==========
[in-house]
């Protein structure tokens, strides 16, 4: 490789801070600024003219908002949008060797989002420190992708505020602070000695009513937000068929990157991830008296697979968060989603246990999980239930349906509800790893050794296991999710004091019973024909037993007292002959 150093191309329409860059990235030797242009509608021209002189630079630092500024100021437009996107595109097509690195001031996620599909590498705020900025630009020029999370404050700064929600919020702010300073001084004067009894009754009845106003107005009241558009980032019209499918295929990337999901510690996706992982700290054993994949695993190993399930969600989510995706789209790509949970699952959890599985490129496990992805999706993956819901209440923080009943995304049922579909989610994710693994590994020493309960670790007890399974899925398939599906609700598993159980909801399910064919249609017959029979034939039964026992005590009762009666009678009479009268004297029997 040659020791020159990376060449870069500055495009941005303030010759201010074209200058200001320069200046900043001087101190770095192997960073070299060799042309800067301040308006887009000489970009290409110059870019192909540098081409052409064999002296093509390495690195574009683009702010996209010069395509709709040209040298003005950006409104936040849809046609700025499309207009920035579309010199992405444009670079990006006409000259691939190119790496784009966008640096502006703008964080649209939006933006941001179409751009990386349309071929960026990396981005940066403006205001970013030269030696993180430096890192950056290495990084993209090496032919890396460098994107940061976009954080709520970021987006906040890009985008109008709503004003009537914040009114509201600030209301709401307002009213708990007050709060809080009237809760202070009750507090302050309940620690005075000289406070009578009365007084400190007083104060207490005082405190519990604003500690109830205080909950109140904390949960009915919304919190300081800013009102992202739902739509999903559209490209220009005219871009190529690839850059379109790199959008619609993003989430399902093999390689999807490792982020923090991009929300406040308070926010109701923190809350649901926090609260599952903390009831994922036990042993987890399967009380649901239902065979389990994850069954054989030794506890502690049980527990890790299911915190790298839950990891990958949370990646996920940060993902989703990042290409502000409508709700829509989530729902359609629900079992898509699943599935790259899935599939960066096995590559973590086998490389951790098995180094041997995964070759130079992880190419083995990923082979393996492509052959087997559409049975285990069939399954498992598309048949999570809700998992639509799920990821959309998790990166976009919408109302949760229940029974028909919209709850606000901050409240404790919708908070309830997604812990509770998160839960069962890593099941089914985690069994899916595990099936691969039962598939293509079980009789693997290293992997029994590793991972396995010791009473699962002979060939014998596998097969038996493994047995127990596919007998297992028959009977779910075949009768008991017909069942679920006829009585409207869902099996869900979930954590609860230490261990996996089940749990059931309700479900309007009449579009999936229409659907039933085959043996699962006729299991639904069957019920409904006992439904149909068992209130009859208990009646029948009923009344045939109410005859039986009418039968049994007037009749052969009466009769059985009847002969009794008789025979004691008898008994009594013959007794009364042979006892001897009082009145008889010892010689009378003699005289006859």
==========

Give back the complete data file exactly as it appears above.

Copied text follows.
[in-house]
């Protein structure tokens, strides 16, 4: 490789801070600024003219908002949008060797989002420190992708505020602070000695009513937000068929990157991830008296697979968060989603246990999980239930349906509800790893050794296991999710004091019973024909037993007292002959 150093191309329409860059990235030797242009509608021209002189630079630092500024100021437009996107595109097509690195001031996620599909590498705020900025630009020029999370404050700064929600919020702010300073001084004067009894009754009845106003107005009241558009980032019209499918295929990337999901510690996706992982700290054993994949695993190993399930969600989510995706789209790509949970699952959890599985490129496990992805999706993956819901209440923080009943995304049922579909989610994710693994590994020493309960670790007890399974899925398939599906609700598993159980909801399910064919249609017959029979034939039964026992005590009762009666009678009479009268004297029997 040659020791020159990376060449870069500055495009941005303030010759201010074209200058200001320069200046900043001087101190770095192997960073070299060799042309800067301040308006887009000489970009290409110059870019192909540098081409052409064999002296093509390495690195574009683009702010996209010069395509709709040209040298003005950006409104936040849809046609700025499309207009920035579309010199992405444009670079990006006409000259691939190119790496784009966008640096502006703008964080649209939006933006941001179409751009990386349309071929960026990396981005940066403006205001970013030269030696993180430096890192950056290495990084993209090496032919890396460098994107940061976009954080709520970021987006906040890009985008109008709503004003009537914040009114509201600030209301709401307002009213708990007050709060809080009237809760202070009750507090302050309940620690005075000289406070009578009365007084400190007083104060207490005082405190519990604003500690109830205080909950109140904390949960009915919304919190300081800013009102992202739902739509999903559209490209220009005219871009190529690839850059379109790199959008619609993003989430399902093999390689999807490792982020923090991009929300406040308070926010109701923190809350649901926090609260599952903390009831994922036990042993987890399967009380649901239902065979389990994850069954054989030794506890502690049980527990890790299911915190790298839950990891990958949370990646996920940060993902989703990042290409502000409508709700829509989530729902359609629900079992898509699943599935790259899935599939960066096995590559973590086998490389951790098995180094041997995964070759130079992880190419083995990923082979393996492509052959087997559409049975285990069939399954498992598309048949999570809700998992639509799920990821959309998790990166976009919408109302949760229940029974028909919209709850606000901050409240404790919708908070309830997604812990509770998160839960069962890593099941089914985690069994899916595990099936691969039962598939293509079980009789693997290293992997029994590793991972396995010791009473699962002979060939014998596998097969038996493994047995127990596919007998297992028959009977779910075949009768008991017909069942679920006829009585409207869902099996869900979930954590609860230490261990996996089940749990059931309700479900309007009449579009999936229409659907039933085959043996699962006729299991639904069957019920409904006992439904149909068992209130009859208990009646029948009923009344045939109410005859039986009418039968049994007037009749052969009466009769059985009847002969009794008789025979004691008898008994009594013959007794009364042979006892001897009082009145008889010892010689009378003699005289006859």